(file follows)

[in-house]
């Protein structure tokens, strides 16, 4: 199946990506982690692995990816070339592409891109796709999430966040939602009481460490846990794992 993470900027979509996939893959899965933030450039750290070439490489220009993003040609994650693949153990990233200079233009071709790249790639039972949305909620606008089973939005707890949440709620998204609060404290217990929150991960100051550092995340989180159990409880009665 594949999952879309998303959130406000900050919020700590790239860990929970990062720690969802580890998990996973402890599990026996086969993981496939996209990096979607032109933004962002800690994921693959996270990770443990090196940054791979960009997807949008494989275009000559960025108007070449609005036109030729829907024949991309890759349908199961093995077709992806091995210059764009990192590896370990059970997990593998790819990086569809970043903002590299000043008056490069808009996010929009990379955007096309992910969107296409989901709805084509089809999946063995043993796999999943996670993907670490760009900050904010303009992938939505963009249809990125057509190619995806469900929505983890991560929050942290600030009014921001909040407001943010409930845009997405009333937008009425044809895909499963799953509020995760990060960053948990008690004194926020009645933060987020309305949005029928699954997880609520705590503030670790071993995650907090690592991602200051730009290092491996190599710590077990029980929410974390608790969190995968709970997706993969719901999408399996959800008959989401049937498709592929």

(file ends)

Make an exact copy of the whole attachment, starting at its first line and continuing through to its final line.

[in-house]
């Protein structure tokens, strides 16, 4: 199946990506982690692995990816070339592409891109796709999430966040939602009481460490846990794992 993470900027979509996939893959899965933030450039750290070439490489220009993003040609994650693949153990990233200079233009071709790249790639039972949305909620606008089973939005707890949440709620998204609060404290217990929150991960100051550092995340989180159990409880009665 594949999952879309998303959130406000900050919020700590790239860990929970990062720690969802580890998990996973402890599990026996086969993981496939996209990096979607032109933004962002800690994921693959996270990770443990090196940054791979960009997807949008494989275009000559960025108007070449609005036109030729829907024949991309890759349908199961093995077709992806091995210059764009990192590896370990059970997990593998790819990086569809970043903002590299000043008056490069808009996010929009990379955007096309992910969107296409989901709805084509089809999946063995043993796999999943996670993907670490760009900050904010303009992938939505963009249809990125057509190619995806469900929505983890991560929050942290600030009014921001909040407001943010409930845009997405009333937008009425044809895909499963799953509020995760990060960053948990008690004194926020009645933060987020309305949005029928699954997880609520705590503030670790071993995650907090690592991602200051730009290092491996190599710590077990029980929410974390608790969190995968709970997706993969719901999408399996959800008959989401049937498709592929």